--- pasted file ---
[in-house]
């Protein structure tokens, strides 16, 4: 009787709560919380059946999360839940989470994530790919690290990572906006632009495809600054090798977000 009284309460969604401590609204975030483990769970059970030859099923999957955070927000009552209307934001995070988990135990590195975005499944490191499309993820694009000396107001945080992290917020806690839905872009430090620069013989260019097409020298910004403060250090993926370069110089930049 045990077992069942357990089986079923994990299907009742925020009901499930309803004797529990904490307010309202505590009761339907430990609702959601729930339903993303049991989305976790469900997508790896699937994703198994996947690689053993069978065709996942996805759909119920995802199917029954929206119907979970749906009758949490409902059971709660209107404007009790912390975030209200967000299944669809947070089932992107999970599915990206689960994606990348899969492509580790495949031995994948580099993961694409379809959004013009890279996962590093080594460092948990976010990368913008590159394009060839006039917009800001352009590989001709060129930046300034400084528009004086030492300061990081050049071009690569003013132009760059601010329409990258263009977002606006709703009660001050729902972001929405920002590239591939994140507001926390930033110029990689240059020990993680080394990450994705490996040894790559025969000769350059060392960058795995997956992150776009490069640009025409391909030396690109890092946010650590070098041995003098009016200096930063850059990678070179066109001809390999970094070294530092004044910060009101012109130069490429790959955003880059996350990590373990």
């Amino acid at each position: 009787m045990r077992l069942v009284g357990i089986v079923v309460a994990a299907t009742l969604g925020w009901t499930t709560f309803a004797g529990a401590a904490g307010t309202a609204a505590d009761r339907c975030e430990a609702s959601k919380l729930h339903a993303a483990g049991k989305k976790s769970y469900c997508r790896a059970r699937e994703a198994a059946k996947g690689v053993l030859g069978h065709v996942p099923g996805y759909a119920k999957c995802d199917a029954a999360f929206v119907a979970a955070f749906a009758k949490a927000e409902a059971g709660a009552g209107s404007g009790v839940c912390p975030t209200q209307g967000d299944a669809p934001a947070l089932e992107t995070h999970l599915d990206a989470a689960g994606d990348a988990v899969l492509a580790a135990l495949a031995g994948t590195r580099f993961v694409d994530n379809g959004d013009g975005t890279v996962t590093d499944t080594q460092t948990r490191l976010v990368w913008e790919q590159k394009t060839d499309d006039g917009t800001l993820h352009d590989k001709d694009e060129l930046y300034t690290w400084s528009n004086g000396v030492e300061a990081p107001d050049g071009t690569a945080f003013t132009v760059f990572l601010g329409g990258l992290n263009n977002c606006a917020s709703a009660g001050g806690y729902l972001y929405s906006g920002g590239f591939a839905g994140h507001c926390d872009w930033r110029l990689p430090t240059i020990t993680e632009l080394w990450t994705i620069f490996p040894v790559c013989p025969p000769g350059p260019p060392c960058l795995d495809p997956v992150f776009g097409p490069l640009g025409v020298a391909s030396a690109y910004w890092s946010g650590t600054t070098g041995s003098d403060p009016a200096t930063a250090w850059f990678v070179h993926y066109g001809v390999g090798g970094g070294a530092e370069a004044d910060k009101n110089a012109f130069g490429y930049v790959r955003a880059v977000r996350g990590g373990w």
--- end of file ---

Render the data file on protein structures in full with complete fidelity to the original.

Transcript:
[in-house]
């Protein structure tokens, strides 16, 4: 009787709560919380059946999360839940989470994530790919690290990572906006632009495809600054090798977000 009284309460969604401590609204975030483990769970059970030859099923999957955070927000009552209307934001995070988990135990590195975005499944490191499309993820694009000396107001945080992290917020806690839905872009430090620069013989260019097409020298910004403060250090993926370069110089930049 045990077992069942357990089986079923994990299907009742925020009901499930309803004797529990904490307010309202505590009761339907430990609702959601729930339903993303049991989305976790469900997508790896699937994703198994996947690689053993069978065709996942996805759909119920995802199917029954929206119907979970749906009758949490409902059971709660209107404007009790912390975030209200967000299944669809947070089932992107999970599915990206689960994606990348899969492509580790495949031995994948580099993961694409379809959004013009890279996962590093080594460092948990976010990368913008590159394009060839006039917009800001352009590989001709060129930046300034400084528009004086030492300061990081050049071009690569003013132009760059601010329409990258263009977002606006709703009660001050729902972001929405920002590239591939994140507001926390930033110029990689240059020990993680080394990450994705490996040894790559025969000769350059060392960058795995997956992150776009490069640009025409391909030396690109890092946010650590070098041995003098009016200096930063850059990678070179066109001809390999970094070294530092004044910060009101012109130069490429790959955003880059996350990590373990």
């Amino acid at each position: 009787m045990r077992l069942v009284g357990i089986v079923v309460a994990a299907t009742l969604g925020w009901t499930t709560f309803a004797g529990a401590a904490g307010t309202a609204a505590d009761r339907c975030e430990a609702s959601k919380l729930h339903a993303a483990g049991k989305k976790s769970y469900c997508r790896a059970r699937e994703a198994a059946k996947g690689v053993l030859g069978h065709v996942p099923g996805y759909a119920k999957c995802d199917a029954a999360f929206v119907a979970a955070f749906a009758k949490a927000e409902a059971g709660a009552g209107s404007g009790v839940c912390p975030t209200q209307g967000d299944a669809p934001a947070l089932e992107t995070h999970l599915d990206a989470a689960g994606d990348a988990v899969l492509a580790a135990l495949a031995g994948t590195r580099f993961v694409d994530n379809g959004d013009g975005t890279v996962t590093d499944t080594q460092t948990r490191l976010v990368w913008e790919q590159k394009t060839d499309d006039g917009t800001l993820h352009d590989k001709d694009e060129l930046y300034t690290w400084s528009n004086g000396v030492e300061a990081p107001d050049g071009t690569a945080f003013t132009v760059f990572l601010g329409g990258l992290n263009n977002c606006a917020s709703a009660g001050g806690y729902l972001y929405s906006g920002g590239f591939a839905g994140h507001c926390d872009w930033r110029l990689p430090t240059i020990t993680e632009l080394w990450t994705i620069f490996p040894v790559c013989p025969p000769g350059p260019p060392c960058l795995d495809p997956v992150f776009g097409p490069l640009g025409v020298a391909s030396a690109y910004w890092s946010g650590t600054t070098g041995s003098d403060p009016a200096t930063a250090w850059f990678v070179h993926y066109g001809v390999g090798g970094g070294a530092e370069a004044d910060k009101n110089a012109f130069g490429y930049v790959r955003a880059v977000r996350g990590g373990w």